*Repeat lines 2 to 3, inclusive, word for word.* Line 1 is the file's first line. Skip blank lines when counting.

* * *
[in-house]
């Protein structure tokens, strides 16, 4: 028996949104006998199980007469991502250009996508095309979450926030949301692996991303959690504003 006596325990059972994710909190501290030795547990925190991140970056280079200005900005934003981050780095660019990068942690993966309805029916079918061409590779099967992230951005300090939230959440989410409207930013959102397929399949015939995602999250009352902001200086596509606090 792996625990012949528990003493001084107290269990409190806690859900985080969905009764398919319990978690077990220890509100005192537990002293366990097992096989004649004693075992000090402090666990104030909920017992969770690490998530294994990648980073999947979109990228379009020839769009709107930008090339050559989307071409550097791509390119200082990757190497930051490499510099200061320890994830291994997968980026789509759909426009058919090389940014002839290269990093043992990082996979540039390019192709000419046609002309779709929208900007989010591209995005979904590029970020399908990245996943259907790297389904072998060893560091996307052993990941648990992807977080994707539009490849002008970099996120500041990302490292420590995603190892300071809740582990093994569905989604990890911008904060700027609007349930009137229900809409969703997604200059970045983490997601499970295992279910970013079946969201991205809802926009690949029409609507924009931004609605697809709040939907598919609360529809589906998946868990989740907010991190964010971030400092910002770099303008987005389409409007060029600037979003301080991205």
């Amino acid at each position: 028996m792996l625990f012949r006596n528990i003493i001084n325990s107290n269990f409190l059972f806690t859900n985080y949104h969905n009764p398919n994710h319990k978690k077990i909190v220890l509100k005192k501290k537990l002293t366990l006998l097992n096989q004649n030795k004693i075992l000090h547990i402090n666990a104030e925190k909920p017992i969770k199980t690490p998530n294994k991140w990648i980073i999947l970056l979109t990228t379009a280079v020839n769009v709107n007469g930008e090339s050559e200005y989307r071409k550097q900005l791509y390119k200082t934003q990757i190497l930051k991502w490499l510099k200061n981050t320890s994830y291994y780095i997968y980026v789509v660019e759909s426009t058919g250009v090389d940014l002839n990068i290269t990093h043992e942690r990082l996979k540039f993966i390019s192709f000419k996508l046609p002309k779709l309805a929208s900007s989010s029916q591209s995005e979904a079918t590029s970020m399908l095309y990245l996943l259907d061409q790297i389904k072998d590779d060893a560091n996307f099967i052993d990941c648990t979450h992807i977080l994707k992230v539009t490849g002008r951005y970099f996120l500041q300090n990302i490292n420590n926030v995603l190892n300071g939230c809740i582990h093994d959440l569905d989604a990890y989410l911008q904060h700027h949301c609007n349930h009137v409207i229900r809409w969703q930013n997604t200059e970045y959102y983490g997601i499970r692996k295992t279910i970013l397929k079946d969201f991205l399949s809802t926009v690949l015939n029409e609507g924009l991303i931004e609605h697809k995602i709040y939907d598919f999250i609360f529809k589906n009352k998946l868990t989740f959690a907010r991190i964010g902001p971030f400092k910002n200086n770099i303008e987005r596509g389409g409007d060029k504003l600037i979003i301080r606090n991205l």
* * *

């Protein structure tokens, strides 16, 4: 028996949104006998199980007469991502250009996508095309979450926030949301692996991303959690504003 006596325990059972994710909190501290030795547990925190991140970056280079200005900005934003981050780095660019990068942690993966309805029916079918061409590779099967992230951005300090939230959440989410409207930013959102397929399949015939995602999250009352902001200086596509606090 792996625990012949528990003493001084107290269990409190806690859900985080969905009764398919319990978690077990220890509100005192537990002293366990097992096989004649004693075992000090402090666990104030909920017992969770690490998530294994990648980073999947979109990228379009020839769009709107930008090339050559989307071409550097791509390119200082990757190497930051490499510099200061320890994830291994997968980026789509759909426009058919090389940014002839290269990093043992990082996979540039390019192709000419046609002309779709929208900007989010591209995005979904590029970020399908990245996943259907790297389904072998060893560091996307052993990941648990992807977080994707539009490849002008970099996120500041990302490292420590995603190892300071809740582990093994569905989604990890911008904060700027609007349930009137229900809409969703997604200059970045983490997601499970295992279910970013079946969201991205809802926009690949029409609507924009931004609605697809709040939907598919609360529809589906998946868990989740907010991190964010971030400092910002770099303008987005389409409007060029600037979003301080991205």
């Amino acid at each position: 028996m792996l625990f012949r006596n528990i003493i001084n325990s107290n269990f409190l059972f806690t859900n985080y949104h969905n009764p398919n994710h319990k978690k077990i909190v220890l509100k005192k501290k537990l002293t366990l006998l097992n096989q004649n030795k004693i075992l000090h547990i402090n666990a104030e925190k909920p017992i969770k199980t690490p998530n294994k991140w990648i980073i999947l970056l979109t990228t379009a280079v020839n769009v709107n007469g930008e090339s050559e200005y989307r071409k550097q900005l791509y390119k200082t934003q990757i190497l930051k991502w490499l510099k200061n981050t320890s994830y291994y780095i997968y980026v789509v660019e759909s426009t058919g250009v090389d940014l002839n990068i290269t990093h043992e942690r990082l996979k540039f993966i390019s192709f000419k996508l046609p002309k779709l309805a929208s900007s989010s029916q591209s995005e979904a079918t590029s970020m399908l095309y990245l996943l259907d061409q790297i389904k072998d590779d060893a560091n996307f099967i052993d990941c648990t979450h992807i977080l994707k992230v539009t490849g002008r951005y970099f996120l500041q300090n990302i490292n420590n926030v995603l190892n300071g939230c809740i582990h093994d959440l569905d989604a990890y989410l911008q904060h700027h949301c609007n349930h009137v409207i229900r809409w969703q930013n997604t200059e970045y959102y983490g997601i499970r692996k295992t279910i970013l397929k079946d969201f991205l399949s809802t926009v690949l015939n029409e609507g924009l991303i931004e609605h697809k995602i709040y939907d598919f999250i609360f529809k589906n009352k998946l868990t989740f959690a907010r991190i964010g902001p971030f400092k910002n200086n770099i303008e987005r596509g389409g409007d060029k504003l600037i979003i301080r606090n991205l």